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Local History Section Spring Symposium

Literary Hampshire: Historical Perspectives

Date: Saturday, 22nd April 2017, 9.30 am - 4.15 pm


This year’s Local History Section Spring Symposium comprised the following talks:

  • 'Neither Fish nor Fowl': An Appreciation of Izaak Walton and Gilbert White - Dr Mary South, University of Winchester
  • The Winchester Races and the Death of Jane Austen - Professor Emma Clery, University of Southampton
  • Twenty Million Words and Strong Opinions: William Cobbett on and in Hampshire - Dr Richard Aldous, University of Winchester
  • On the Trail of Flora Thompson in Hampshire - John Owen Smith, Local Historian and Publisher
  • Nevil Shute, Engineer and Author: his Life, Work and Hampshire Connections - John Anderson, President, Neville Shute Norway Foundation

A pdf of the programme is also available for download. (0.4 mb)

The Speakers & their topics:

Mary South, University of Winchester.
Mary South trained as a biologist and ecologist. Switching to local history for her PhD, she was unable to wrench herself free from her scientific roots and studied the role of inoculation against smallpox in Southampton. This became an ecological study looking at the role of cowpox in providing protection for rural communities. She taught science in a comprehensive school, but also worked in laboratories, tourism and finally as Head Education Officer at Hampshire’s Hillier Gardens, where she claims she ‘was paid for playing silly games with children all day long’! Since retiring she has written various articles and three books, Titanic Threads, The Southampton Book of Days, and The Inoculation Book 1774-1783 (Southampton Records Series). She is a Visiting Research Fellow at the University of Winchester.

Izaak Walton’s (1598–1688) Compleat Angler and Gilbert White’s (1720–1793) Natural History of Selborne still have the power to delight and enlighten we lesser twenty-first century mortals. White’s painstaking observation of weather conditions throughout the seasons, has sometimes earned him the title of ‘the father of phenology’, while Walton’s practical ‘hands-on’ approach records the gentler side of the countryside and its people, with their customs, recipes and songs. Both were members of the clergy, both lived through turbulent periods of English history, both lived in the Long Eighteenth Century and both in their own ways contributed to that development of thought called the Enlightenment.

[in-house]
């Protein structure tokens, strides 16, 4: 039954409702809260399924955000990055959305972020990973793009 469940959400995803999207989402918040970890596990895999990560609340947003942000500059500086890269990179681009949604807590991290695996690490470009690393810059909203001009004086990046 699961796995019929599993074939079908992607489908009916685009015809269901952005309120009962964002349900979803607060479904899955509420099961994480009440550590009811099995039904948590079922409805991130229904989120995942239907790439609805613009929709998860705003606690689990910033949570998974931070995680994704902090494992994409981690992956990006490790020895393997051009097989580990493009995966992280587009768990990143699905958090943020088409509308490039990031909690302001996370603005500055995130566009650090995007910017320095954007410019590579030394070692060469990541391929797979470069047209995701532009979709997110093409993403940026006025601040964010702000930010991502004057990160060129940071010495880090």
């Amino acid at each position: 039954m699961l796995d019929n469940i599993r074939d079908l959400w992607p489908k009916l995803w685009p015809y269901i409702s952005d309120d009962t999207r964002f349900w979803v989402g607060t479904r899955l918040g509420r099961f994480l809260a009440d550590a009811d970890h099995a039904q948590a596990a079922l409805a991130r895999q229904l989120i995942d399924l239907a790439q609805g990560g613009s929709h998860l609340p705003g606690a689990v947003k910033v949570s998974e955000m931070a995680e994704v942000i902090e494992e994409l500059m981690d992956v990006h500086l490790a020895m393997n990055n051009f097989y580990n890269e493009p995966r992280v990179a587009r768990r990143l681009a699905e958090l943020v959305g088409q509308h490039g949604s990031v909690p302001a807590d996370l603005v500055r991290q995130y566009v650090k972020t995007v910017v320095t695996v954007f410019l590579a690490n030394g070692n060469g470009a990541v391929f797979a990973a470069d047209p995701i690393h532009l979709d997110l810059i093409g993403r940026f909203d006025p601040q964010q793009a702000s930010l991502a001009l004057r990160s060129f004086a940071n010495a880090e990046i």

Professor Emma Clery, University of Southampton
Emma Clery is professor of English at University of Southampton, with ties to the Centre for Early Women’s Writing at Chawton Great House, formerly owned by Austen’s brother Edward. She is the author of works on Gothic, women’s writing, and connections between literature and economics, and lectures and broadcasts on Jane Austen and her contemporaries. Her latest books are Eighteen Hundred and Eleven: Poetry, Protest, and Economic Crisis (Cambridge University Press, 2017) and Jane Austen: The Banker’s Sister (Biteback, 2017).

Mortally ill, Jane Austen came to Winchester in May 1817 in order to receive treatment from Mr Lyford, Surgeon-in-Ordinary at the County Hospital. She had abandoned a new novel, published after her death as the fragment Sanditon. Her very last literary work, composed just three days before her death in lodgings in College Street on 18th July, was a playful poem about a planned race meeting at Worthy Down, to the north of the city. In this paper, I will discuss the choice of subject, the depth of knowledge of Winchester folklore and history revealed by the poem, and the surprising controversy it generated when Jane Austen’s fame increased later in the nineteenth century